Honestly, why this little snow managed to bring such mayhem is beyond me.
Embassy Suites, Chicago: Monday
We ate breakfast, packed our stuff up and headed out Sunday morning. A taxi took us to the airport. (The taxi driver started out our conversation with, “Can I ask you a rather strange question?” It turns out that she wanted to know the names of any stores that might carry clothes for large women. Her son had gone to New York City for four days and hadn’t found anything, so she wanted to try online but she didn’t know what to look for. -- Speaking of being large. One of Roz’s friends, Bas, had a great line on size He’s originally from Hong Kong and though I wouldn’t call him fat, I’d say he was husky. He said that he goes to Hong Kong, looks around at everyone and says, “God I’m fat.” He goes to England, looks around and says, “God I’m fat.” He’s goes to America and looks around and says, “Yeah! I’m skinny!!!!!!!”) ;-)
The taxi only cost 35 quid. Apparently many taxi services have a fixed rate to the airport. The check in line was rather long and they only let us have one carry on item which ticked Rob off. He’s a regular traveler in the states where the rule is “one carry on and one personal item.” But the check-in gal was having none of that. (However, when we got on the plane later we saw several people with a large bag plus a suitcase as carry on. They obviously didn’t get the same check-in gal that we got.)
The security line was insane. There was a couple in front of us that probably missed their flight because of security.
Then when we got through security, we came out of the grumpy, drab, stressful security area into a world of light and color. It was the duty free shop and it looked like we had just been transported from some East German security checkpoint to some All American department store. It was very odd. And you had to get through the store to get to your flights. (So all those people who were running very late in getting to their flights had to fight their way past dreamy shoppers picking out cologne and bottles of Scotch.)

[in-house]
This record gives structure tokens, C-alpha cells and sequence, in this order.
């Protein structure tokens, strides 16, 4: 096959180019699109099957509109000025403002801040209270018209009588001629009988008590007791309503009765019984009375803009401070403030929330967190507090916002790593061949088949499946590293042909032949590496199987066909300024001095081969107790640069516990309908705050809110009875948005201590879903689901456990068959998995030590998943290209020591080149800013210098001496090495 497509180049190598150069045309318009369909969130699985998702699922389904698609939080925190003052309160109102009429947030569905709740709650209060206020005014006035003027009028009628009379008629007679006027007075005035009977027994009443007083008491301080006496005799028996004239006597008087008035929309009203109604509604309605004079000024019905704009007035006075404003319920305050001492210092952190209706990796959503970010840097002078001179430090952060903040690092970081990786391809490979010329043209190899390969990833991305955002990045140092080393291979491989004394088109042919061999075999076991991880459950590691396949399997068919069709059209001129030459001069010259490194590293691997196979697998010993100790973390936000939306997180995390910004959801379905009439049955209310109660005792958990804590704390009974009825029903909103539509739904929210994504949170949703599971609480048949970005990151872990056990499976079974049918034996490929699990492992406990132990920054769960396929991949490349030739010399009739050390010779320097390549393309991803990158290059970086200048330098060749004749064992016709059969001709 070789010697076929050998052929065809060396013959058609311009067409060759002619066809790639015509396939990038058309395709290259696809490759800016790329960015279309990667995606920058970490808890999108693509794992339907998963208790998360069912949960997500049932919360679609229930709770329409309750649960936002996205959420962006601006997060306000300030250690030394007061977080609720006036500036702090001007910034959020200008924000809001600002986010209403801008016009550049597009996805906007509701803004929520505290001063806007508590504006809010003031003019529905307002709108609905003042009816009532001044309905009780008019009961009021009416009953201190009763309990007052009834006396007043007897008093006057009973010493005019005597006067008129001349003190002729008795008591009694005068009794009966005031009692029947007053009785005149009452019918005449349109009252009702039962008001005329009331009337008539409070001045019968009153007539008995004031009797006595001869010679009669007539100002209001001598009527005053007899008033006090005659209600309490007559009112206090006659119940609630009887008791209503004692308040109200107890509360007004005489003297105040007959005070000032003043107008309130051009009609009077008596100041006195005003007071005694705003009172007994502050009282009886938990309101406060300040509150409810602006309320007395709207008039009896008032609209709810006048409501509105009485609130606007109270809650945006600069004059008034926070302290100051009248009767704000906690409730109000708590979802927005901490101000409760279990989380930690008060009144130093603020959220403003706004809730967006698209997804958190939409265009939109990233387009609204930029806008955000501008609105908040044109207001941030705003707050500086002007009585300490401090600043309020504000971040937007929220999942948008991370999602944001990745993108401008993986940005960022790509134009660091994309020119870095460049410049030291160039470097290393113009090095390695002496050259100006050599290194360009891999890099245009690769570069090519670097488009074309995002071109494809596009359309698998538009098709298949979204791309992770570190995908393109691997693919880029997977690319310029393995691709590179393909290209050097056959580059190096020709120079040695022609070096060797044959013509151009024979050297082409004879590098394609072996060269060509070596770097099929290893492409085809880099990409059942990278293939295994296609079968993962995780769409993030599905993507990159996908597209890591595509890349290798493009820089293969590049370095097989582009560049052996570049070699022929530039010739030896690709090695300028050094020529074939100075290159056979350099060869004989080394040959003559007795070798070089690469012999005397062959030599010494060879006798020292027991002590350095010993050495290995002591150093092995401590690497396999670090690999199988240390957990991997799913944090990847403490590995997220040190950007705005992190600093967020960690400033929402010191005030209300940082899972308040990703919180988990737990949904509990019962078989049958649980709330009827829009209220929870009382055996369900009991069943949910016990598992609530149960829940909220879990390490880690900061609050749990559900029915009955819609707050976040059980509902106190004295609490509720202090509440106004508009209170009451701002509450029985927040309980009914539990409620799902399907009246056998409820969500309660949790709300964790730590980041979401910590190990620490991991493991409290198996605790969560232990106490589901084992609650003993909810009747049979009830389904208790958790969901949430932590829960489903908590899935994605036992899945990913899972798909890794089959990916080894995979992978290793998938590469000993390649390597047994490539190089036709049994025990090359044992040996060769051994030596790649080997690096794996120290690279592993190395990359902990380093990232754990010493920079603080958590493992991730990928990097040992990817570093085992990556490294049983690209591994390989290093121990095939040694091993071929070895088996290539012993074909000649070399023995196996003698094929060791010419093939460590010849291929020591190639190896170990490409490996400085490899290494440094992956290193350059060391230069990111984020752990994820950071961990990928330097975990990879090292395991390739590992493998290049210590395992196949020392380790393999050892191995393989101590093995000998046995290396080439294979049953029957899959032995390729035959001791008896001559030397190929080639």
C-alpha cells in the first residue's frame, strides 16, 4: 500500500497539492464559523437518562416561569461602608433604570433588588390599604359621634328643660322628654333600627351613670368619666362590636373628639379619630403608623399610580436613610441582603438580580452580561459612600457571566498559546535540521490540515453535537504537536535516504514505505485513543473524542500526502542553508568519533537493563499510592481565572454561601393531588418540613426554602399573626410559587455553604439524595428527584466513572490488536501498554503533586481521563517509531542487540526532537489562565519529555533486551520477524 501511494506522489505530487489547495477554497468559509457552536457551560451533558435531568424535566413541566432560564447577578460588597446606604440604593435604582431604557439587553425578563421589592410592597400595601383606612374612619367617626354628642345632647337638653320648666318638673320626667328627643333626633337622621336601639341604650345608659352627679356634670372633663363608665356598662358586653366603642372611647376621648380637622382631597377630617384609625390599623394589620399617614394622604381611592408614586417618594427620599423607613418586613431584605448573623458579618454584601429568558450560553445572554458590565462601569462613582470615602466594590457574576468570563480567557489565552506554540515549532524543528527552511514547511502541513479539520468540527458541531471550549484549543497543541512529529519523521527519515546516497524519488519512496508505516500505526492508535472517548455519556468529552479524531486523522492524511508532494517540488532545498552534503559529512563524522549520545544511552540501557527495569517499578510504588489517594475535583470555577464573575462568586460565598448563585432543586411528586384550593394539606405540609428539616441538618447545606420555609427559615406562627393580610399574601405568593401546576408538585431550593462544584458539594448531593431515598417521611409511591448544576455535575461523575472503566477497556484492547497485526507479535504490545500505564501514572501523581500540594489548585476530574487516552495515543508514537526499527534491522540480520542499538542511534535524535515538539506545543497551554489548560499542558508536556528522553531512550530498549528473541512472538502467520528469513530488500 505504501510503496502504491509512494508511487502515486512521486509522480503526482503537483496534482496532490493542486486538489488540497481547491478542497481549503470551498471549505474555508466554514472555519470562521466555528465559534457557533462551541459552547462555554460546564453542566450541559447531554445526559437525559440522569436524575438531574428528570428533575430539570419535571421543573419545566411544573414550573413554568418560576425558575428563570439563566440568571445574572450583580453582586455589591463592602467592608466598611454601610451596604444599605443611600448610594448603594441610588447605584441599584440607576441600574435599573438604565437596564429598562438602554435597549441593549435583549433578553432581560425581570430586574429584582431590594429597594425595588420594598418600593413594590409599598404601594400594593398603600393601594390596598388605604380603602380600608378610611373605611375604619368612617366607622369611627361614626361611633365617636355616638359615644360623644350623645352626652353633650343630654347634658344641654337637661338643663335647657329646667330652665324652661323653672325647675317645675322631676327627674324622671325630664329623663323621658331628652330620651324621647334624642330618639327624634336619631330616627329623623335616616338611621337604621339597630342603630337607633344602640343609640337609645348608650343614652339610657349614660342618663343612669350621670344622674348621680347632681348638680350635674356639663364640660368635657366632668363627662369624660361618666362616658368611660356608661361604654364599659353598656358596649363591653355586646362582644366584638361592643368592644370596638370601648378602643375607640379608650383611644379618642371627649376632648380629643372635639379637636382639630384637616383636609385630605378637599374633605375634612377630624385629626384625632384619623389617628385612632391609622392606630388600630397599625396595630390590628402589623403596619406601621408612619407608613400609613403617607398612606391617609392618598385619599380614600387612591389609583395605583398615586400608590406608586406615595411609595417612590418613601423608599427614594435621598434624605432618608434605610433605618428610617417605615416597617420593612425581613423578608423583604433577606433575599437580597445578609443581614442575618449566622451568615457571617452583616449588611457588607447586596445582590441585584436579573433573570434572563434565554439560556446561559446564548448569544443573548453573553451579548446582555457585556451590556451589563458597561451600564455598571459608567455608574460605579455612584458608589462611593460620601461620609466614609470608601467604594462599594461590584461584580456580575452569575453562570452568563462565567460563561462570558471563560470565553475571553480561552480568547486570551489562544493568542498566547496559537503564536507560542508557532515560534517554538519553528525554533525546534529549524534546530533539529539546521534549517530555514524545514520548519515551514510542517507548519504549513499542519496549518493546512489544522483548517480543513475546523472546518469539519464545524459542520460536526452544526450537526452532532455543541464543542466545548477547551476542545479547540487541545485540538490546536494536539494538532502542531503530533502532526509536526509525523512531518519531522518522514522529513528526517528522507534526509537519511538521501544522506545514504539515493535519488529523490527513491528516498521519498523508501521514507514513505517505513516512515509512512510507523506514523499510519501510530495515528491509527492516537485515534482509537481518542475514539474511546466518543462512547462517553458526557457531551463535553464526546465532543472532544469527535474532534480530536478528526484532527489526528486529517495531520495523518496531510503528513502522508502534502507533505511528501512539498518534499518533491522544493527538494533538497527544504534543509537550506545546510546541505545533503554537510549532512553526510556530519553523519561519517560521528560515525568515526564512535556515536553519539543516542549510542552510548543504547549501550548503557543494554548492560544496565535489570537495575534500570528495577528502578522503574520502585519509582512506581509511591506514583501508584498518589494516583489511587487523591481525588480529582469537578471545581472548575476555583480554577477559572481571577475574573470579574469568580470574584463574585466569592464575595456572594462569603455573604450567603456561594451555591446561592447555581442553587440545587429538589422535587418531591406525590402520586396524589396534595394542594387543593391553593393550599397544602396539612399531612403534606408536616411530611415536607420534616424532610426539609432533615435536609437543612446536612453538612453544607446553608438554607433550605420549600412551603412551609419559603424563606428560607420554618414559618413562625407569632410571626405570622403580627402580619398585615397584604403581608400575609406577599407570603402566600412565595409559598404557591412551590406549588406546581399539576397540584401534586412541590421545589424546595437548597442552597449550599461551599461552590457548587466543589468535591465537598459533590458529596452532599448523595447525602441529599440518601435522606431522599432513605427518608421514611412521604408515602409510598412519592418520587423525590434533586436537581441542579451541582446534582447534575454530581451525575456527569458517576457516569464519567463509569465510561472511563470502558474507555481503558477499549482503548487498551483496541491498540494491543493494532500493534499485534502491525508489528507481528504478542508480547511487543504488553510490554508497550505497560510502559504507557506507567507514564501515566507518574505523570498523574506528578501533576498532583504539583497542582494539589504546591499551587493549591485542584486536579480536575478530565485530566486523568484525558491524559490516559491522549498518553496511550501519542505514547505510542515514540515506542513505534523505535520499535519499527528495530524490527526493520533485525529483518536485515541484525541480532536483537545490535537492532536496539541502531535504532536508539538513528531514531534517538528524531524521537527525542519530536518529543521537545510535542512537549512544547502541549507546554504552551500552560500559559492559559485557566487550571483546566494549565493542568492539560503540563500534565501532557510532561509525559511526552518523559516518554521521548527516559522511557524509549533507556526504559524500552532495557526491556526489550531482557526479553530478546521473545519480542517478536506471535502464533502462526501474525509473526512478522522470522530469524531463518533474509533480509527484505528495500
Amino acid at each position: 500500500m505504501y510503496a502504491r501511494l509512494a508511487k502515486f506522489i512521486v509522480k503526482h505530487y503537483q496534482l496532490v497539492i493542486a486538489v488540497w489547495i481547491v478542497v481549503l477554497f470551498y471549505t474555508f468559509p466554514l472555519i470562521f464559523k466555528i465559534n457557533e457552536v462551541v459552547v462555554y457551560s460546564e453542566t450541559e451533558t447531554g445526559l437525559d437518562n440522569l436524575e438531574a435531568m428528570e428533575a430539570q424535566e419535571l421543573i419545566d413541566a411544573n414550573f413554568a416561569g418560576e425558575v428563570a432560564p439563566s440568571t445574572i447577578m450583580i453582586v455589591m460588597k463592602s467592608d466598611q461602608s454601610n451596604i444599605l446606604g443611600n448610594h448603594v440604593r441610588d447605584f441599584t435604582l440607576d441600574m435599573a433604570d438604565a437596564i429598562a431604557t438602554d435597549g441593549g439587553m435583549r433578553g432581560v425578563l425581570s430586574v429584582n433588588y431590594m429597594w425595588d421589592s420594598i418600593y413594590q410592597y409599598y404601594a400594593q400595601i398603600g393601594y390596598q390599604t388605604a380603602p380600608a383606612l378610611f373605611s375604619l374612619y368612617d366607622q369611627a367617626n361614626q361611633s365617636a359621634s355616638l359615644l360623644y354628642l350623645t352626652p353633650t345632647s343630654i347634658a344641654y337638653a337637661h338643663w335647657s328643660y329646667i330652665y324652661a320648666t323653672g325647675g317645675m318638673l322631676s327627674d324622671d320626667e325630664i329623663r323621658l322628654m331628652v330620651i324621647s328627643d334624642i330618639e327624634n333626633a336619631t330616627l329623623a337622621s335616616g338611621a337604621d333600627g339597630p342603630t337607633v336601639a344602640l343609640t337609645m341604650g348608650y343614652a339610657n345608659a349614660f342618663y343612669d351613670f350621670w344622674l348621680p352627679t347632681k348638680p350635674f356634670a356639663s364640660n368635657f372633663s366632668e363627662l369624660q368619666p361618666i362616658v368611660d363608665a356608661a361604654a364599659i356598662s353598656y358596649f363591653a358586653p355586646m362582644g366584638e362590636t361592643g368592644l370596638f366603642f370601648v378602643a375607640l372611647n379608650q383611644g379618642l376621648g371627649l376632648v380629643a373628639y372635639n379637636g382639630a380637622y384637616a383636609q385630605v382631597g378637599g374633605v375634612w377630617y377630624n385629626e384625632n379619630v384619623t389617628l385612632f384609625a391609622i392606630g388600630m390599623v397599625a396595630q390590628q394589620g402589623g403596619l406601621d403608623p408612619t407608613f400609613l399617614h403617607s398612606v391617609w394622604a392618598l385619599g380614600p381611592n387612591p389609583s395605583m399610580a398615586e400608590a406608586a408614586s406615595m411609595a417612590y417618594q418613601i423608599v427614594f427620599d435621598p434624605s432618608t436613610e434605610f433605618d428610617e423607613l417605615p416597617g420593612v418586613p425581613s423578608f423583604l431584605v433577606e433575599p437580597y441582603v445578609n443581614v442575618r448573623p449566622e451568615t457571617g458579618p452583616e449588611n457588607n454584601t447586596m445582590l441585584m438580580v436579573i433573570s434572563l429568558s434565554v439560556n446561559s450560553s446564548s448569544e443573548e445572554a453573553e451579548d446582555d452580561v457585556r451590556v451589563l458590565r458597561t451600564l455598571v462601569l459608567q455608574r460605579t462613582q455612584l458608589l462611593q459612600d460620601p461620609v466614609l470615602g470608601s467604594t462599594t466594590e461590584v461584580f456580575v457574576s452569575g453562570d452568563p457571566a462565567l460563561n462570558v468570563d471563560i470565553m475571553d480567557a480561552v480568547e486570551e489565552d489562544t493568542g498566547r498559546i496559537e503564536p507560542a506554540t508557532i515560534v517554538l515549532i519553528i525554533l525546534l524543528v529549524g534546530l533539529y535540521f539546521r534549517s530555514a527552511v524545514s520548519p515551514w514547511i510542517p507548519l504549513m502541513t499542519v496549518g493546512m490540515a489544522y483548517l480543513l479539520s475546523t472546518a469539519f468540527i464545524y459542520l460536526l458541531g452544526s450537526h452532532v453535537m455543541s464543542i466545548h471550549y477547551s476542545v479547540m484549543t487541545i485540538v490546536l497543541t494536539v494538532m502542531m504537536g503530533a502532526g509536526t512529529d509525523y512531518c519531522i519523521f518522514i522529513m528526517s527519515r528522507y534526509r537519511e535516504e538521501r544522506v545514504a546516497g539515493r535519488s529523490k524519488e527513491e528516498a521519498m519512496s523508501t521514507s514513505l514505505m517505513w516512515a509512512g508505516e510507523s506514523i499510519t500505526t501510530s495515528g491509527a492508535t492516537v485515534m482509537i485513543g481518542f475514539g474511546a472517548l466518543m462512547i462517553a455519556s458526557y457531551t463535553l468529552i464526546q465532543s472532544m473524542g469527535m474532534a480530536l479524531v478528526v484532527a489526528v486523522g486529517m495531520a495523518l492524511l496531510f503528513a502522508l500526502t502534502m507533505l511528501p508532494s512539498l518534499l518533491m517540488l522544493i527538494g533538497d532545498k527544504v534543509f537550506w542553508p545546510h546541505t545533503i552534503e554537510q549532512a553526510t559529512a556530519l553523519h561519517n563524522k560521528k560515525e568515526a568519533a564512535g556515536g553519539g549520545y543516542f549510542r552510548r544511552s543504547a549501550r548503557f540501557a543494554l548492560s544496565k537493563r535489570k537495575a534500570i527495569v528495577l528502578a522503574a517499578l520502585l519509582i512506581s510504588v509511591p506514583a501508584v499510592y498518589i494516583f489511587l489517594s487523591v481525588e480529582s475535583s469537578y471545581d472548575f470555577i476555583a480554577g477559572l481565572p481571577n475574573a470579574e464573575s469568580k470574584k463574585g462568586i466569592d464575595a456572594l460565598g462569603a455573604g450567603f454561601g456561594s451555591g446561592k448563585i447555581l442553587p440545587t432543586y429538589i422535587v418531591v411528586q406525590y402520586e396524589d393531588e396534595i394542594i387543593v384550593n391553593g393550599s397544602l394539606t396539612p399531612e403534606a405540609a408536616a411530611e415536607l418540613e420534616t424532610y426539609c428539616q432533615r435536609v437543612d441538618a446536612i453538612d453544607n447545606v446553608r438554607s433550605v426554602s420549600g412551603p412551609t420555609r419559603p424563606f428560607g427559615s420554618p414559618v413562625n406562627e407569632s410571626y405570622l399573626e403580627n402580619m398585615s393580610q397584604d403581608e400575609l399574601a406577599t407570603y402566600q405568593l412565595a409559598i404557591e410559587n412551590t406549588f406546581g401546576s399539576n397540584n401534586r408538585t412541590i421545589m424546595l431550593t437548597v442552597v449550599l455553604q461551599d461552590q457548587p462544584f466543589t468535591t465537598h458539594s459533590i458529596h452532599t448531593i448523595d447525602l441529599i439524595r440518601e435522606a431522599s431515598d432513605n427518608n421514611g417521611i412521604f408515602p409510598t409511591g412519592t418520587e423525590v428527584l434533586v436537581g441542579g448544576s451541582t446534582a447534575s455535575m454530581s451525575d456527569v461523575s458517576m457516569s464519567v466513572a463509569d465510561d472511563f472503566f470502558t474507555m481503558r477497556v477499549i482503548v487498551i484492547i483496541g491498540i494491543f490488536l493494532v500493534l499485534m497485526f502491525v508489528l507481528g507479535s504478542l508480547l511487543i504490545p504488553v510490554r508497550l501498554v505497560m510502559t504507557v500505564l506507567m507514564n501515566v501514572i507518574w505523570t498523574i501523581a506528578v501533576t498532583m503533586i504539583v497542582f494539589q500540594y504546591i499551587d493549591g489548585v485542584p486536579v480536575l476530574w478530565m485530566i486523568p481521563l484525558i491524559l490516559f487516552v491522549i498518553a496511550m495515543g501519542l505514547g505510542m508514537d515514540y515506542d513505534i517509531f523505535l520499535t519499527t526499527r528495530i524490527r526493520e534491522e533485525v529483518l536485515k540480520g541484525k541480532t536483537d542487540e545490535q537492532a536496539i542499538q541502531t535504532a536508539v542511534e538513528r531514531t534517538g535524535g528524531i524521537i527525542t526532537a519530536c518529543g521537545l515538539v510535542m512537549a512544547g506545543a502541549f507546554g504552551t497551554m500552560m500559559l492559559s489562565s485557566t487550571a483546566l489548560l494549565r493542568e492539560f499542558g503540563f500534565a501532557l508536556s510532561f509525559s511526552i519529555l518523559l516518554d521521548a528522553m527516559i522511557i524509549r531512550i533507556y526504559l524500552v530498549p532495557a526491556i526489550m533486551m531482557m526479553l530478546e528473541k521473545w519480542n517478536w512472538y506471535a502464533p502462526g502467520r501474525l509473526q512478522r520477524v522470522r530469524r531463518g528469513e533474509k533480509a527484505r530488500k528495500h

We got to our boarding gate where we had to go through a 3 point security check again (thankfully we weren’t pulled out for the last point which is where they go through all your carry on bags and check them for drugs, etc.)
Our flight to the States was fairly uneventful. We saw both Scotland and Ireland for the first time (just bitts of the coast as we flew over). And we landed on time at the Chicago airport.
As we were waiting to grab our bags to go through customs we saw one of the suitcases come down the center belt. Our luggage is distinctive not because it’s bright red (that seems to be a popular suitcase color these days) but because we had the kids draw pictures all over the suitcases before we left. We figured that that would not only be a pleasant reminder of them during our trip, but it would also help us to locate our luggage when picking it up. So we waited for that case to get off the center belt, then swing around till it reached us. But it never reached us. I started to get worried that someone else had taken it so I quickly buzzed about to the other side of the luggage carousel only to see a red suitcase heading down a long hallway past a security check point. As far as I could tell, our suitcase had just taken a trip without us.